Simple analytics in VR

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Extracting data from VR is cool. Making it easy record, manage, and view even cooler.
My progress so far:
1. Built a simple 2048 puzzle game and added simple analytics:
- 2048 game on Sidequest
- Google Spreadsheet with data
2. Built quantitate test for finding optimal poke button size.
- To be approved by Sidequest
- Google Spreadsheet with data


1. Quantitative testing

When Oculus mentioned how they do quantitive data analysis to inform their UI decisions, I expected soon to do the same with a native or third-party solution, but nothing was coming.
I imagined it as something like SDK, which tracks specific events in VR  and helps extract value from this data. It was (and still is) a complex problem to tackle on my own, so I kept it in the back of my mind.

2. Statistics and A/B tests

Also, during my career, I've been facing a different problem, which might have a similar solution. It's not easy to measure detailed statistics of VR experience. Stores, as usual, focus more on general numbers, like downloads or time spent. But there is no way to track specific actions and, of course, no A/B tests.



Google Analytics and other tools for the web became monsters. They gather all necessary, unnecessary and useless data, leaving users unaware of how it will be used. In VR, it's even riskier. It can get creepy quite fast. So, I decided to make this research entirely public, including my assumptions, tests, results and even all data I collect.


Worse for bad research is unfinished research. I've planned to spend only a couple of weekends and evenings here and there. I knew that to complete the project in a meaningful timeframe, I had to keep the scope lean.
Also, I was sure that for A/B tests and quantitative analysis, I don't need to have many metrics; as usual, just a couple is more than enough to build data-backed statements.


I'm using Unity for prototypes, but everything that I found was a way too complex. So I decided to avoid any overblown APIs and craft something lightweight.
Also, I wanted to easily view my data, so storing it in the database and building a viewer sounded feasible but not the most flexible solution.
So, I came back to basics. After playing with Airtable, I found a solution on how to send data from VR experiences using Google Forms straight into Google Spreadsheets. It didn't only solve my problem of storing data but also helped me to visualize it optimally using graphs from Spreadsheets.

I'm testing it in three stages

1. Analytics use case

As the first step, I wanted to find out if it works at all, but I needed users. Obviously, I decided to procrastinate and build an addictive game. Over the weekend, I had a copy of the 2048 puzzle game, but with blackjack and hookers more tactile feeling of rotating the game board instead of swiping.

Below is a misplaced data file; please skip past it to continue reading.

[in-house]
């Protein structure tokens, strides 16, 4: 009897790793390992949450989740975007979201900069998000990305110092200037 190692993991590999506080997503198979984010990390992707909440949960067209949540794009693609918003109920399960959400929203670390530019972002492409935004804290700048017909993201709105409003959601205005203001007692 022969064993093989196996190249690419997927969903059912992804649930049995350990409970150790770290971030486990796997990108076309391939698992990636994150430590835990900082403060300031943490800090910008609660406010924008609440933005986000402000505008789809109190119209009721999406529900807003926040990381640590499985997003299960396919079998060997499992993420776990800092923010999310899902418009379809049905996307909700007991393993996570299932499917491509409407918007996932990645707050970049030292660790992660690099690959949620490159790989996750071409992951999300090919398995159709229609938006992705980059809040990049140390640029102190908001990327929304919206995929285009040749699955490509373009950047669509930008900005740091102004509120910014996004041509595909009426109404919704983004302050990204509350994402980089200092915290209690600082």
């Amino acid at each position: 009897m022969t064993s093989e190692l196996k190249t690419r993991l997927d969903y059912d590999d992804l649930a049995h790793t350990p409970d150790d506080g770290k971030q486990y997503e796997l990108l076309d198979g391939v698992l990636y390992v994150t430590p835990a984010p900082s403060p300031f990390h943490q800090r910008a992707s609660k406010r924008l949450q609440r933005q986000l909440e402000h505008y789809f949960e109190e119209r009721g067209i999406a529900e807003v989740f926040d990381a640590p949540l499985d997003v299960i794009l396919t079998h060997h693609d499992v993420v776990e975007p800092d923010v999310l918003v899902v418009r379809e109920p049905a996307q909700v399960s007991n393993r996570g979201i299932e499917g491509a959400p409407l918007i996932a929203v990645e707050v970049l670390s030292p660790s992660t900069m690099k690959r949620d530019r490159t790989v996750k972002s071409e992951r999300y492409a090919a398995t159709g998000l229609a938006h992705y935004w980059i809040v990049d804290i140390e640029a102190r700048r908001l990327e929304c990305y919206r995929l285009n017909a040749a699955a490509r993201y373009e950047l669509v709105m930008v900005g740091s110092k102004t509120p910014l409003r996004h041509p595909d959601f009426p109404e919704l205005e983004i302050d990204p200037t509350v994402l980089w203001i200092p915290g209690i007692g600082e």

I decided to don't even try to save any user's personal data, even under encrypted identifiers, and simply save score, number of game, time of game and number of moves at the end of every game. In this way, I could see how many people engaged with the game.

BTW you can download this game from Sidequest.
After you win, lose or reset the game, you will find your results on this public Spreadsheet.

I'm here now (25.01. 2022)

2. A/B tests use case

In the next step, I want to build a couple of alternative interactions to control the game and run AB tests to see which is better.
For now, the plan is to add hand tracking as a less restrictive option and joystick as a more solid option. Let me know if there is anything else you would want to improve or test (Actually, I know that there is a lot to improve, but don't forget it's just a solution to test the hypothesis :))

3. Quantitative testing

In this step, I want to build some simple experience that will help find optimal properties of UI elements. For example, to find out the optimal size and distance to the button to be selected with raycast, I would build an experience where buttons of various sizes would appear on various distances, and with enough data points, it should become clear when the error rate starts rising and time between presses doesn't improve. Of course, it's an oversimplification. But it should be enough to determine if this solution makes sense, and it could be used to test the hypothesis quantitatively, not only by Oculus but also smaller studios and indie devs.

I don't really know where it would lead me. If it works out, the most probably I'll try to reuse some of the learnings in the projects I'm working on.
Even when you throw away all technical difficulties, there are a lot of ethical questions to be answered. Like, what records are ok to export and save or what the consent form should look like.
By doing it in public, I expect, in addition to practical experience, to get feedback from the community and maybe contribute to the public perception of VR analytics tools.

Let me know what do you think about this exploration over email. Follow me on Twitter or sign up for my email list to keep getting updates.